The HDR components are designed to provide a full day’s sustenance to a moderately malnourished person. For the widest possible acceptance from the variety of potential consumers with diverse religious and dietary restrictions around the world, the HDR contains no animal products or animal by-products, except that minimal amounts of dairy products are permitted. Alcohol and alcohol-based ingredients are also banned from the HDR.
Similar to the MRE meal bag, the HDR meal bag is currently bright yellow for easy visibility. However, because that yellow is similar to the color of cluster bombs, the HDR meal bag may be changed to a different color for future procurements. The HDR meal bag uses graphic art to show how to open the bag and how to eat the contents. The HDR shipping container, again similar to the MRE, holds 10 HDR meal bags and shows markings and graphics specific to the HDR.
Because the HDR is designed as a complete food supply for one day, a minimum of two entrees comes in each meal bag. Complementary components are also included to provide the balance of the daily nutritional requirements that call for not less than 2,200 calories (10-13 per cent proteins, 27-30 per cent fats, and not less than 60 per cent carbohydrates). A spoon and a non-alcohol-based, moist towelette are the only non-food components in the HDR meal bag.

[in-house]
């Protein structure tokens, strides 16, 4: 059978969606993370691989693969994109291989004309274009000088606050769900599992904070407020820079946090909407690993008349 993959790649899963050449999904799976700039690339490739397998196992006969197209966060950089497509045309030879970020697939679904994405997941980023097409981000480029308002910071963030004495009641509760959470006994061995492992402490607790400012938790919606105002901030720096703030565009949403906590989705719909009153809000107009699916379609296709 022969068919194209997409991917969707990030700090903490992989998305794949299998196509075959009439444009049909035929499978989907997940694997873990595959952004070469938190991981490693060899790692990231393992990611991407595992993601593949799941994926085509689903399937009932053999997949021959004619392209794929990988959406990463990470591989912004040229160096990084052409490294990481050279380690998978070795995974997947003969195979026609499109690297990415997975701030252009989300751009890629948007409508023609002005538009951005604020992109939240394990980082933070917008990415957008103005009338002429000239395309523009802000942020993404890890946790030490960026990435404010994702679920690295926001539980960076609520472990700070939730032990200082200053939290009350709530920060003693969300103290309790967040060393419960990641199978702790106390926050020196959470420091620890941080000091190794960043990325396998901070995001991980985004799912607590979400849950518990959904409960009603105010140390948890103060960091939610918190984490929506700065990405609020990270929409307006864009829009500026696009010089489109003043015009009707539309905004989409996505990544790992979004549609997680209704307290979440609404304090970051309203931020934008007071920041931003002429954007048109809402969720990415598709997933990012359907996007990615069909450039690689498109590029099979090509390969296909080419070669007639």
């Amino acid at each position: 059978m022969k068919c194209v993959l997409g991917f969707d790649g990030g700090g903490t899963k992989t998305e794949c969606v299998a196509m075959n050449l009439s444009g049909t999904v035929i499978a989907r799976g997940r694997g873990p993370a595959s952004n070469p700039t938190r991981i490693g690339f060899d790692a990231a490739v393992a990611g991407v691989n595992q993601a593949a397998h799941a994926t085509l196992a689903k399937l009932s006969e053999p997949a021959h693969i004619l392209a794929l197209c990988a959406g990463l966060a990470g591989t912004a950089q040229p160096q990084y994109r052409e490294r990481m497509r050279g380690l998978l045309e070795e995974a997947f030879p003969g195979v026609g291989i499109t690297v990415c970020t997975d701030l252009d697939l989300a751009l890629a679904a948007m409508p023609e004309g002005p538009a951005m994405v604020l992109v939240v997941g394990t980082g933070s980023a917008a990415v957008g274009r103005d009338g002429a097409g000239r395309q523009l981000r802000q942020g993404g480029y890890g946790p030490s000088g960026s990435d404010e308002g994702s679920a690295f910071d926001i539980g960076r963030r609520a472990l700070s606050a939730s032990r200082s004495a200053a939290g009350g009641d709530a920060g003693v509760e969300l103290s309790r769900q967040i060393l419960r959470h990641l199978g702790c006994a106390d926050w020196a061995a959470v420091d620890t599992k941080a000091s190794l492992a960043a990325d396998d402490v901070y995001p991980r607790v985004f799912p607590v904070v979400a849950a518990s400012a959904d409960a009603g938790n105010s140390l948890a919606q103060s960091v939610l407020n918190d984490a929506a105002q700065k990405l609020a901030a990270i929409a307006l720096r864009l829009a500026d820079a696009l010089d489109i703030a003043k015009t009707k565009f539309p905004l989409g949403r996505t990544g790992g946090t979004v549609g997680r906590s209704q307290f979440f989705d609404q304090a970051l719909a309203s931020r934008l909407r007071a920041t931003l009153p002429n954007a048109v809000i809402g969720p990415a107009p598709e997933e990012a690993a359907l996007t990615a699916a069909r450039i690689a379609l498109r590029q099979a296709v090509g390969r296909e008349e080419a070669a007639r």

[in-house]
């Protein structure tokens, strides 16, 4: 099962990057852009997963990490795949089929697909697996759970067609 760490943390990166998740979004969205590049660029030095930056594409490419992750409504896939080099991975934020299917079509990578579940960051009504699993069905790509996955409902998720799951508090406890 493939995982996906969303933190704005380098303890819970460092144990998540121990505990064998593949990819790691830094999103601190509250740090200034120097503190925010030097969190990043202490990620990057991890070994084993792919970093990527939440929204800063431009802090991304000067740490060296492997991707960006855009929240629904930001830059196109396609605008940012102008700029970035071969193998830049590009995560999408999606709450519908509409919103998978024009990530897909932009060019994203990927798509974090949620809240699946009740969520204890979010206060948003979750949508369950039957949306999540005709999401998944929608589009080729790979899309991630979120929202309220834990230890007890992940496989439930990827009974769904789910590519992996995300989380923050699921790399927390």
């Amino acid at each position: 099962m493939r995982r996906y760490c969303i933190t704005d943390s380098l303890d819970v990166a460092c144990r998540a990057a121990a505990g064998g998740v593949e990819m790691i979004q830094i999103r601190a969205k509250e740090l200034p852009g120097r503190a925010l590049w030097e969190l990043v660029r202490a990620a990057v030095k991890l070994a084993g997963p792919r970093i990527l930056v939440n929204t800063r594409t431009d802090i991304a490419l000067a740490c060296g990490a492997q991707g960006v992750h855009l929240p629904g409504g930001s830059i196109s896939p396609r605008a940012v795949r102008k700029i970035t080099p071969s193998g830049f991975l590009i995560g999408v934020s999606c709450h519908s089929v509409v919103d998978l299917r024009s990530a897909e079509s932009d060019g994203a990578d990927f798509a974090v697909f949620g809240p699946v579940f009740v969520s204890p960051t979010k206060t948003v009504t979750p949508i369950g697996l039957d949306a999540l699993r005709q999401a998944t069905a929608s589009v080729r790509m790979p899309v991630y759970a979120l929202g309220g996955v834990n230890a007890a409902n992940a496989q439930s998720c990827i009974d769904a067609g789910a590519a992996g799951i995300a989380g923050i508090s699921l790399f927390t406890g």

The entire HDR meal is ready to eat. The entrees may be eaten cold. However, as is universally understood, the entrees generally are more desirable when heated. The sealed entree package may be immersed in hot water, or the contents may be placed in a pot for heating over a flame.
Why not airdrop MREs to refugees? Among the many reasons:
The entrees do not meet the religious restrictions of many of the people that the United States is attempting to aid.
The meals themselves are often richer than what the refugee is used to eating and digesting.
The HDRs provide a moderately malnourished person with the nutrition to exist (2,200 calories), rather than what soldiers require when conducting strenuous operations (3,600 calories).
What ever happened to the LRP of the 1960s? Requirements for the LRP are now being met though the combined MCW/LRP Ration. The Meal, Cold Weather (MCW) and the Food Packet, Long Range Patrol (LRP) is designed to meet the joint service requirements of the Marine Corps and the Army Special Operational Forces (SOF). The Marine Corps requires appropriate nutritional and operational characteristics for extremely cold environments. The SOF require a restricted-calorie ration with a long shelf life for initial assaults, special operations and long-range reconnaissance missions.